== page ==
"He also, at times, would say things that you would think that, 'This guy can't be all there,' but I dismissed them as jokes," the former co-worker, Bob Watts, told ABC's "Good Morning America."
Watts said he and Agron Abdullahu worked together at bakery for more than two years and were "like brothers."
"He was an easygoing guy, made you laugh all the time, he was somebody you really enjoyed working with," Watts said.
Abdullahu sometimes made jokes about how the United States couldn't find bin Laden, saying, "U.S., no matter what they do, cannot catch my Uncle Benny," Watts said. He said Abdullahu also showed him bomb recipes that he had in his car.
He said he warned Abdullahu, "you have to watch yourself this day and age, with 9/11, you're going to get yourself into a lot trouble." But Watts said he never saw anything to indicate that his friend hated the country.
"That's what's puzzling me and making my stomach turn knots right now," he said.
Federal authorities said they detained Abdullahu and the other five men because they feared the group was on the verge of carrying out an attack on Fort Dix. The men were arrested Monday night as they tried to buy AK-47 assault weapons, M-16s and other weapons from an FBI informant, authorities said.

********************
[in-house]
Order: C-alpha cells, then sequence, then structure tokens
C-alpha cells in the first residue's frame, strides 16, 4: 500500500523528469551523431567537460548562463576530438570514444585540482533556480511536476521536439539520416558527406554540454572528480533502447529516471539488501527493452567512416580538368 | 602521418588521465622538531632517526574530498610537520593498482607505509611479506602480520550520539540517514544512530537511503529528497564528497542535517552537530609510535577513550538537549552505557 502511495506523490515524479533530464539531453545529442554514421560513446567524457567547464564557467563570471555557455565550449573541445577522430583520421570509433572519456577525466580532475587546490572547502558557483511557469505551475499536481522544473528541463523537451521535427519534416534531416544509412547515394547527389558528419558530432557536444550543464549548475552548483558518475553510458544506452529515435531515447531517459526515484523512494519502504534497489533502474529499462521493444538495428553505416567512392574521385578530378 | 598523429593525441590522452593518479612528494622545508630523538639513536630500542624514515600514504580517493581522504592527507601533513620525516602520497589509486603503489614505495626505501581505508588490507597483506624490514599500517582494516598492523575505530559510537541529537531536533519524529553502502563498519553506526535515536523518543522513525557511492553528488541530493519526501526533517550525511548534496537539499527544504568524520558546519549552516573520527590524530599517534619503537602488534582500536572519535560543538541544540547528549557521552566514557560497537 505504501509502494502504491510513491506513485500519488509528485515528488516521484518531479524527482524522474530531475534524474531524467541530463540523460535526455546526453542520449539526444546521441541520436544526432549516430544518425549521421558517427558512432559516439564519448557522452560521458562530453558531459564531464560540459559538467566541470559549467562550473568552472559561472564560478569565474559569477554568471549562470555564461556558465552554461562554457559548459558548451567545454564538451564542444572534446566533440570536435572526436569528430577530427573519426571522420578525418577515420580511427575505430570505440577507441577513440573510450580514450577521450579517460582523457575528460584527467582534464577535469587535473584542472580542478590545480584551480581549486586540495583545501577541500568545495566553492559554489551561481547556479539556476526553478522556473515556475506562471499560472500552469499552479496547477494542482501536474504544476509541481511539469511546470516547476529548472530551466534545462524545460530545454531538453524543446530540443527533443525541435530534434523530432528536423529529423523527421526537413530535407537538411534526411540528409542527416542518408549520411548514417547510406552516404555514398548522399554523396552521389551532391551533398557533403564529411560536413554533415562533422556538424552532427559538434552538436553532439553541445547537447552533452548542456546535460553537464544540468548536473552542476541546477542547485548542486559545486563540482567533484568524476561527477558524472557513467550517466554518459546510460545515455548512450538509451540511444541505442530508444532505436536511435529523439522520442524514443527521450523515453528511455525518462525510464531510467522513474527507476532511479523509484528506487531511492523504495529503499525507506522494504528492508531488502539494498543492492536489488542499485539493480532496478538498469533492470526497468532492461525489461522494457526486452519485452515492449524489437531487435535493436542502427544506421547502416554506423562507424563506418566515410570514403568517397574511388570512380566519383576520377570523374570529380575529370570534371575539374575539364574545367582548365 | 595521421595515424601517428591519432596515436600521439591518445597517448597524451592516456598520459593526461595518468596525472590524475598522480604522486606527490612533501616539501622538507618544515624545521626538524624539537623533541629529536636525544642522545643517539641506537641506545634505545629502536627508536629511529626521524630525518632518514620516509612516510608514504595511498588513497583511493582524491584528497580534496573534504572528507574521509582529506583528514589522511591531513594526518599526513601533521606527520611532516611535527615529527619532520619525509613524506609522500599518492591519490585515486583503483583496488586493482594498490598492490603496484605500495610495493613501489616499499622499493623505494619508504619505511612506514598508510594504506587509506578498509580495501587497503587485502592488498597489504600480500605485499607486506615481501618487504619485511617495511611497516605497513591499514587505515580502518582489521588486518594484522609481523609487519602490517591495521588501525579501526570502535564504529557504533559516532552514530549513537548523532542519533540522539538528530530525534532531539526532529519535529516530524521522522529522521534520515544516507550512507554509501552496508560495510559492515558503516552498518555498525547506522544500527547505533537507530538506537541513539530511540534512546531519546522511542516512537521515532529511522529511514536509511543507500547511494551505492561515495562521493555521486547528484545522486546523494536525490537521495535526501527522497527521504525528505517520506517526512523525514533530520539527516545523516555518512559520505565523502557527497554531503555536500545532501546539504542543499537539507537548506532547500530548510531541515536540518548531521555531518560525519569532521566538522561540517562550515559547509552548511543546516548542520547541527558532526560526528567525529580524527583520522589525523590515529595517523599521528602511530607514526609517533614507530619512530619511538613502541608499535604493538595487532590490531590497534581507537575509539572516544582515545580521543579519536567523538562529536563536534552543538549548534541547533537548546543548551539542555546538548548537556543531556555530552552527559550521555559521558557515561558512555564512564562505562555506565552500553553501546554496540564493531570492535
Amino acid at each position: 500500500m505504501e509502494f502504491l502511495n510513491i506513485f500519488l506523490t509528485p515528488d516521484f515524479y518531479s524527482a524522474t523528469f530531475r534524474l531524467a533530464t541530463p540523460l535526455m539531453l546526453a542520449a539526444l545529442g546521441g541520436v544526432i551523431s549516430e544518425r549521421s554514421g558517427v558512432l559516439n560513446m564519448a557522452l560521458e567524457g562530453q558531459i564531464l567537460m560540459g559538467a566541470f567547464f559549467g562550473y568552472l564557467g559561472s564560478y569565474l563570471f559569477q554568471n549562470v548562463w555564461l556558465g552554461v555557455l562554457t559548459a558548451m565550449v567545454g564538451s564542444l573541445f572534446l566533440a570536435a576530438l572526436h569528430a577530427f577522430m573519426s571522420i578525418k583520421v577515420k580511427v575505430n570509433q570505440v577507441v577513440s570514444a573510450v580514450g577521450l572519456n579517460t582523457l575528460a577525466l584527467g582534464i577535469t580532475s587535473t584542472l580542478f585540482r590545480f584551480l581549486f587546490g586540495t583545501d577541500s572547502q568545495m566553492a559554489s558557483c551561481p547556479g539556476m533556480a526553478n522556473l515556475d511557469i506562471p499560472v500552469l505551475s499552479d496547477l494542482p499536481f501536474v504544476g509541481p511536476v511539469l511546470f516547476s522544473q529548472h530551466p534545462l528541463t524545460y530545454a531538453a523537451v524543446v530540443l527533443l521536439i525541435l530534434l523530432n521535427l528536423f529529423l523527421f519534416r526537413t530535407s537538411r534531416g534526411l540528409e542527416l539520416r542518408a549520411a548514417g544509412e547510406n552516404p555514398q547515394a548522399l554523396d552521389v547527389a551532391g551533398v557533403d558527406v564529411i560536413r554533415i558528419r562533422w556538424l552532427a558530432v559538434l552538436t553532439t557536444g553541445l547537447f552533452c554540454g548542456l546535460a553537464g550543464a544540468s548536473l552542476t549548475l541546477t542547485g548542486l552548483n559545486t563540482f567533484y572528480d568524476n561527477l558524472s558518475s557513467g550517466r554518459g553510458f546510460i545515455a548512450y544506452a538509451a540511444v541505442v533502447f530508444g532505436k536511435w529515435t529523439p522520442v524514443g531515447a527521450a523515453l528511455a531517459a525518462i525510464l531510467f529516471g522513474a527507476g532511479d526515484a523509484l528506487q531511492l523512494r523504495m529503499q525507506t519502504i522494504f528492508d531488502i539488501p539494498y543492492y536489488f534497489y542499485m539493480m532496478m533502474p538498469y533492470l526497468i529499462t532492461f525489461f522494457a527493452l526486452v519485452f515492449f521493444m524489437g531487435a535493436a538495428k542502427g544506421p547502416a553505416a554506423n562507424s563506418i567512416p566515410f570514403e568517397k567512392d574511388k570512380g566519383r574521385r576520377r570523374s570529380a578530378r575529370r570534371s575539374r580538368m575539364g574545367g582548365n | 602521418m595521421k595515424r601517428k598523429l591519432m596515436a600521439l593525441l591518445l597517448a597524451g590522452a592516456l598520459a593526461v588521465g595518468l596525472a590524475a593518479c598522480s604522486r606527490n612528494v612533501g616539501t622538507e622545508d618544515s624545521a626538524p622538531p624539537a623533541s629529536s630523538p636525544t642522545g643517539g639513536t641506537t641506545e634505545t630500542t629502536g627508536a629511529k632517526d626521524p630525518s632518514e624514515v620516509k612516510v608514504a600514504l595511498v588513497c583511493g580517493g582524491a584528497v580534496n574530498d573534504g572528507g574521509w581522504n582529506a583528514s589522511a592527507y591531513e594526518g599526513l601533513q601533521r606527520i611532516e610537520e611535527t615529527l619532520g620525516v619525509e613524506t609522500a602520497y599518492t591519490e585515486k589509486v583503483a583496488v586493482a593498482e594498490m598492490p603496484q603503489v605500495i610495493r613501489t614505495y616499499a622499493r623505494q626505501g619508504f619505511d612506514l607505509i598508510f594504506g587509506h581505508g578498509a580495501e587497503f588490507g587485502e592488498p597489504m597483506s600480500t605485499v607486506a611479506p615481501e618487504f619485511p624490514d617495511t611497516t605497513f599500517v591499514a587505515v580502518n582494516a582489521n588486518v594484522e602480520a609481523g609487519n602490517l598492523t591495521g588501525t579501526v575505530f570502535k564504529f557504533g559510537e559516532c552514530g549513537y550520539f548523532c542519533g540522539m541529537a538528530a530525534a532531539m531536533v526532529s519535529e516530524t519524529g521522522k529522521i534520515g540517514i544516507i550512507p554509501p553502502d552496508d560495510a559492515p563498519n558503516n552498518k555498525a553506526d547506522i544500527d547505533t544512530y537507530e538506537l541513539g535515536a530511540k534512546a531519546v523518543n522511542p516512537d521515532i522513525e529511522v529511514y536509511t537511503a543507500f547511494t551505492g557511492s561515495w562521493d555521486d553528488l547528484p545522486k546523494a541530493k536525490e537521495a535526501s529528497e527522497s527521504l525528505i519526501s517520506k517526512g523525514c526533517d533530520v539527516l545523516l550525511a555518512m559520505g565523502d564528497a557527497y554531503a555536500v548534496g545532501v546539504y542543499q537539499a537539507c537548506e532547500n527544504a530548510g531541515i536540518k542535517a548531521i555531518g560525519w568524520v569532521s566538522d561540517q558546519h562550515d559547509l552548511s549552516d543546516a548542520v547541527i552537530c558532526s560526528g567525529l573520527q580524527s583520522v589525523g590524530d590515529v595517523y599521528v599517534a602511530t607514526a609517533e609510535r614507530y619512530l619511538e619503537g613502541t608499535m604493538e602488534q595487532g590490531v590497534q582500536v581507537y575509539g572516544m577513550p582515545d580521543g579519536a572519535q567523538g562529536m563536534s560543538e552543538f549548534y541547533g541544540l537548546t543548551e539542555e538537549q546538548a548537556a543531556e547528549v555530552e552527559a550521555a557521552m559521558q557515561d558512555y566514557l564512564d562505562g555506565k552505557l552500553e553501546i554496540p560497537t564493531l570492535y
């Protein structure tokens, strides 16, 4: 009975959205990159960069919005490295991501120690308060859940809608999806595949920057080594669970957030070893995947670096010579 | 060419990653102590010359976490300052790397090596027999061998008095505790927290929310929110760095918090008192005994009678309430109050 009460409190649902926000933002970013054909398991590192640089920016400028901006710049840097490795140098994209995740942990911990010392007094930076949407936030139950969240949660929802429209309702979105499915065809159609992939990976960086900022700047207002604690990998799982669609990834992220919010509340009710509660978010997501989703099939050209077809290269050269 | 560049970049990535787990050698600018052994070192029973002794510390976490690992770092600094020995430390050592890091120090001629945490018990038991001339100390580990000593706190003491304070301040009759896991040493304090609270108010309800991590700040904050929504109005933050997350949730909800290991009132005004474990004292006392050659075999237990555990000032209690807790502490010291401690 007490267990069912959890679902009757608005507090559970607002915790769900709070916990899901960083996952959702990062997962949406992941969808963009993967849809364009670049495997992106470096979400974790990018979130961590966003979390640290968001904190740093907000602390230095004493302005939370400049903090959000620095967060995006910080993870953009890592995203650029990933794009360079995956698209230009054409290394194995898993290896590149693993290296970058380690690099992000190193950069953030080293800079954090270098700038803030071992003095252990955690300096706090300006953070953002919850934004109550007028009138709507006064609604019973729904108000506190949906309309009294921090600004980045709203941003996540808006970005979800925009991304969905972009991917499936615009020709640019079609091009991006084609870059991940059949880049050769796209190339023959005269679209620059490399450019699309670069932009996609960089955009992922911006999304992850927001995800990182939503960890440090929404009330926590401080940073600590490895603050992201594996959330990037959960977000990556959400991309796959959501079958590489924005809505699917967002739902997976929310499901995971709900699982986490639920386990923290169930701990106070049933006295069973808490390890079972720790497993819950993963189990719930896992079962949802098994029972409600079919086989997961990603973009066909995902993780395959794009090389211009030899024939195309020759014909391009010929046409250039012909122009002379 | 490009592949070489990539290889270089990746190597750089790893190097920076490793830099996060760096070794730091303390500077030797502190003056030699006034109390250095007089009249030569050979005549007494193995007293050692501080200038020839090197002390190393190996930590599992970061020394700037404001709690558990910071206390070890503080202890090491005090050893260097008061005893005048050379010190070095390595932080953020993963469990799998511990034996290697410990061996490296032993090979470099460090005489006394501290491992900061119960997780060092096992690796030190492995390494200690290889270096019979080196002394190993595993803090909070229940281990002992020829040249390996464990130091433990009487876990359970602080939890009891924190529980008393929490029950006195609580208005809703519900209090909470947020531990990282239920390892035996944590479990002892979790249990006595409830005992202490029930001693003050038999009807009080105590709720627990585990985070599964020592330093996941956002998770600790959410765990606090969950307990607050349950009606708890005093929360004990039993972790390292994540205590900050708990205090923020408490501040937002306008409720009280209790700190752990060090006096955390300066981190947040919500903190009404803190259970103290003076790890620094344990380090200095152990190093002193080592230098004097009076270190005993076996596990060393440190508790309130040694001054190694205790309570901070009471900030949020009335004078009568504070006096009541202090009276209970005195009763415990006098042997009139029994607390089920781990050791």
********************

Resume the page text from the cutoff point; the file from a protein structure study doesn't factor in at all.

"They had training, they had maps, and I think they were very close to moving on this," U.S. Attorney Christopher Christie said Wednesday. "Our view was they had pretty much gotten to concluding the planning phase of this and were looking to obtain heavy weaponry — and if not from us, they were going to try to obtain it elsewhere."
The men — four born in the former Yugoslavia, one from Jordan and one from Turkey — lived in Philadelphia and its suburbs with their immediate and extended families. Three were roofers, one drove a cab, and the two others worked at food stores.
One of the six used his pizza delivery job to gain access to the Army base and scout it out, exposing what may be a security vulnerability, a congressman said Wednesday.
Serdar Tatar was on the fort's approved list of delivery people and given access to the base as part of his job with a nearby pizzeria run by his father, according to a Fort Dix spokeswoman.
Tatar's father, Muslim Tatar, 54, denied that his son had made deliveries to Fort Dix. However, Christie said the younger Tatar spoke of delivering pizzas on tapes made by informants.